New 2024 BOIR Requirement Affects Businesses or Face Fines: Financial Crimes Enforcement

New BOIR Requirement Affecting Businesses in 2024 or Face Fines: Beneficial Owner Information Report

Many companies, including motor carriers, are now required to report information to FinCEN about the individuals who own or control them, or face fines. Here’s what you need to know.

Starting and running a company includes a lot of registration and important business accounts to be created. Well, there is one more thing to add to the list!

Starting January 1, 2024, the Financial Crimes Enforcement Network (FinCEN) is requiring some basic information to be collected from or reported by many corporations, limited liability companies (LLCs), partnerships, trusts, and other legal entities in hopes of preventing money laundering shell accounts.

While there are exemptions, new and existing trucking businesses are required to go through the new registration process.

Luckily, CNS is here to help break this down and possibly handle this process on your behalf.

Why is this happening?

Beneficial ownership information refers to identifying information about the individuals who directly or indirectly own or control a company.

In 2021, Congress passed the Corporate Transparency Act that created a new beneficial ownership information reporting requirement.

The new requirement is part of the U.S. government’s efforts to make it harder for criminals to hide from any illegal activity, which in this case involves the laundering of money through a shell company or other opaque ownership structure.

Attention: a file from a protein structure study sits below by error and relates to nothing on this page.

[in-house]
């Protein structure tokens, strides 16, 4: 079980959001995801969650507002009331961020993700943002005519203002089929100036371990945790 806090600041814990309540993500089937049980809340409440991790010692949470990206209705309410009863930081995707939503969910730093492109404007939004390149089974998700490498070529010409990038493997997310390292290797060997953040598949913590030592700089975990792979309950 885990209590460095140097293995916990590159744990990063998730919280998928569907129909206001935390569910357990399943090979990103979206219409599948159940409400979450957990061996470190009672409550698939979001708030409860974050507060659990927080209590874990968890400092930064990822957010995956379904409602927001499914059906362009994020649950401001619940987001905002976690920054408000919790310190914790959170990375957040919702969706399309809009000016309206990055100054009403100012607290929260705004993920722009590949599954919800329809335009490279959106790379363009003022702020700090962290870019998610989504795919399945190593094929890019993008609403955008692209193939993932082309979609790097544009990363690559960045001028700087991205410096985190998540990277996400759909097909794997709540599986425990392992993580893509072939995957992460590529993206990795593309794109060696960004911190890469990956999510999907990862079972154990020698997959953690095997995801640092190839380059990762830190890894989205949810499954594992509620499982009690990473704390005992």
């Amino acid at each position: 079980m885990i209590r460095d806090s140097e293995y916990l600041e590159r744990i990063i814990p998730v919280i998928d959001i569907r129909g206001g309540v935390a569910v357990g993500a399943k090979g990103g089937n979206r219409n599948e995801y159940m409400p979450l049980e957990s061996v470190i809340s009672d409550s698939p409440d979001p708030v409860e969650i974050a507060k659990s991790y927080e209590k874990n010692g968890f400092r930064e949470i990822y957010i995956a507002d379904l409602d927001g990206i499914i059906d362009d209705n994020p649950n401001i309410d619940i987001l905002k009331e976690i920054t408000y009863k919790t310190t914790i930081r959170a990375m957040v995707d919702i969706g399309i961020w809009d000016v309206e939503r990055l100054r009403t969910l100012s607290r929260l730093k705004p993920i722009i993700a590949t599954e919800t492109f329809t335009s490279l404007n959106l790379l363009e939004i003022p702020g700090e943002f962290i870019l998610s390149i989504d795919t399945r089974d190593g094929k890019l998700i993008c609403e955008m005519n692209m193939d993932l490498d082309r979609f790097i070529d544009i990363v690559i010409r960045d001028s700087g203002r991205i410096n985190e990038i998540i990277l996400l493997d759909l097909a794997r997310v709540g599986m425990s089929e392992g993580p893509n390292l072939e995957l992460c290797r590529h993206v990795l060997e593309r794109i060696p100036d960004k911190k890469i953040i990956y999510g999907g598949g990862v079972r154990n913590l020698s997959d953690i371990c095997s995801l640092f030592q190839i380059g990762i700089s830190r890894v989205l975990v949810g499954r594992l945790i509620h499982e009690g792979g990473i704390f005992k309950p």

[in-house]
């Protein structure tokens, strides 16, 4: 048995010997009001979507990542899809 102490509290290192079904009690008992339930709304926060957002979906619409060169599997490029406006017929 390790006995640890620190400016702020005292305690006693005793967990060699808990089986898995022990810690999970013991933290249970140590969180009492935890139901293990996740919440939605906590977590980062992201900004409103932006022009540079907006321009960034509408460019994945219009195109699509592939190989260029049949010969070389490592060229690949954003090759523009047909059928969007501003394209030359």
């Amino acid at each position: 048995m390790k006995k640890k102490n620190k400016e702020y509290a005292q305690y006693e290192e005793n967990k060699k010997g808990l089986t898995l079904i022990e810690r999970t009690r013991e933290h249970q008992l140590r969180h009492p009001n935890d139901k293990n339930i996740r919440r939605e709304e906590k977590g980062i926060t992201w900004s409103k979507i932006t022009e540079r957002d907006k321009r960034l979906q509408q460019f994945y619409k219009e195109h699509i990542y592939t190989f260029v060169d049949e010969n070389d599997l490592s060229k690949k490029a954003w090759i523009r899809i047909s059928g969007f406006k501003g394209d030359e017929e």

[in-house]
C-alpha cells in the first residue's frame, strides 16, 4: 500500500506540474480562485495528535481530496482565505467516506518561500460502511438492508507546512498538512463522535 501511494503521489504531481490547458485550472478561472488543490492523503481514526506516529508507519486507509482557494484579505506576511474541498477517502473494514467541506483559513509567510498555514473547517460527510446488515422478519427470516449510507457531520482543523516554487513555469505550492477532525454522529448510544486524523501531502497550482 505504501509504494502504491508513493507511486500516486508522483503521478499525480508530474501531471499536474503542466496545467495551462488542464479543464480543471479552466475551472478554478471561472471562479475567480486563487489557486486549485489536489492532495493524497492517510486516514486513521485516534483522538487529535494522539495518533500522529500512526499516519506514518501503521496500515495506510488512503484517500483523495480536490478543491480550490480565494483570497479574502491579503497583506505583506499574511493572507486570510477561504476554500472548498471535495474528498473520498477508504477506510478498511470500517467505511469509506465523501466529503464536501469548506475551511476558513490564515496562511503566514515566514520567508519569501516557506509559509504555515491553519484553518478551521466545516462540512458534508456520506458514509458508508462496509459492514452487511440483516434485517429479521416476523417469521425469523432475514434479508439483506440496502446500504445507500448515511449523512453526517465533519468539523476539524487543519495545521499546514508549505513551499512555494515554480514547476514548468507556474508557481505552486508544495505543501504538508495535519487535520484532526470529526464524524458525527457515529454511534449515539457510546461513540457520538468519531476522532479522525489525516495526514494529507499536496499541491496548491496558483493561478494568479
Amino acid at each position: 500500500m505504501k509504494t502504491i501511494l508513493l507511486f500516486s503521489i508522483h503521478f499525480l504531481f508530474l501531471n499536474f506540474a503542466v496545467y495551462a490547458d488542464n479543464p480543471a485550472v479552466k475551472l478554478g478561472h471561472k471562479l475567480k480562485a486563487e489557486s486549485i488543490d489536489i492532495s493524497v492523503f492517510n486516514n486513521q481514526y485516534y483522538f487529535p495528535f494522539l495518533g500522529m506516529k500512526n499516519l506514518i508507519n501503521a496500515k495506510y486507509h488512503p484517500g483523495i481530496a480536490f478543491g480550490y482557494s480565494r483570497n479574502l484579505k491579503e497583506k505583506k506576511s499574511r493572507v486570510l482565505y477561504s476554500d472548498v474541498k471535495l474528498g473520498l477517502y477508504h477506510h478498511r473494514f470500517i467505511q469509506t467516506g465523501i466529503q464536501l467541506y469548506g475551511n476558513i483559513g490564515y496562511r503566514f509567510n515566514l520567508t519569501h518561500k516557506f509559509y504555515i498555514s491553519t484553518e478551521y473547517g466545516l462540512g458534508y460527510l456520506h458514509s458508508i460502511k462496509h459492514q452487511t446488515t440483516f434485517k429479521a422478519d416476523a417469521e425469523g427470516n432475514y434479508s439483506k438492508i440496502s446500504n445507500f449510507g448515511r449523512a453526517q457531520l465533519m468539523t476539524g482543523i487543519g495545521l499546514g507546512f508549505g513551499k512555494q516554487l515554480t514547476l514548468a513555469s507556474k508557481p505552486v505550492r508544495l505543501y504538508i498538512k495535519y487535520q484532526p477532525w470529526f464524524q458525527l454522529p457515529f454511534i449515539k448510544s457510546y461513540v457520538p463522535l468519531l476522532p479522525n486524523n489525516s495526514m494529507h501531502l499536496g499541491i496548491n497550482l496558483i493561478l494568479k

For some time, organized crime has found a way to function by creating small businesses that operate as a front or a shell company so they can launder money. The money is being laundered through a legitimate business to “clean” it, if it was earned from some other illegal activity, like human trafficking operations, drug trade, etc.

These businesses are illegal, inhumane, and undermine the economic growth and security of the United States.

While the Beneficial Owner Information Report process will not singlehandedly stop illegal business interactions, it is a step in the right direction to make such business far more difficult. In the end, it will protect business growth and the well-being of civilians.

Do I need to report? Who is a beneficial owner?

Not all companies are required to report BOI to FinCEN under the Reporting Rule.

Companies are required to report only if they meet the Reporting Rule’s definition of a “reporting company” and do not qualify for an exemption.

Who needs to do this?

FinCEN uses 3 main requirements to determine who must report:

  1. A corporation, a limited liability company (LLC), or group otherwise created in the United States by filing a document with a secretary of state or any similar office under the law of a state or Indian tribe
    • with less than 20 employees AND
    • less than $5,000,000 in gross receipts or sales
    • NOTE: This DOES NOT include Sole Proprietorship companies
  2. A foreign company and was registered to do business in any U.S. state or Indian tribe by such a filing.
  3. Beneficial owners in the company.
    • They generally exercise “substantial control” over a reporting company or own 25% of the ownership interests

So, first, you need to determine if you fall into the category of a “reporting company”. Look at the chart below, which can help determine if you are considered a domestic or foreign reporting company.

Do I need to report? Who is a beneficial owner?

After this, your next step is to identify its beneficial owners. A beneficial owner is any individual who, directly or indirectly:

  • Exercises substantial control over a reporting company; OR
  • Owns or controls at least 25 percent of the ownership interests of a reporting company.

Note: A reporting company can have multiple beneficial owners.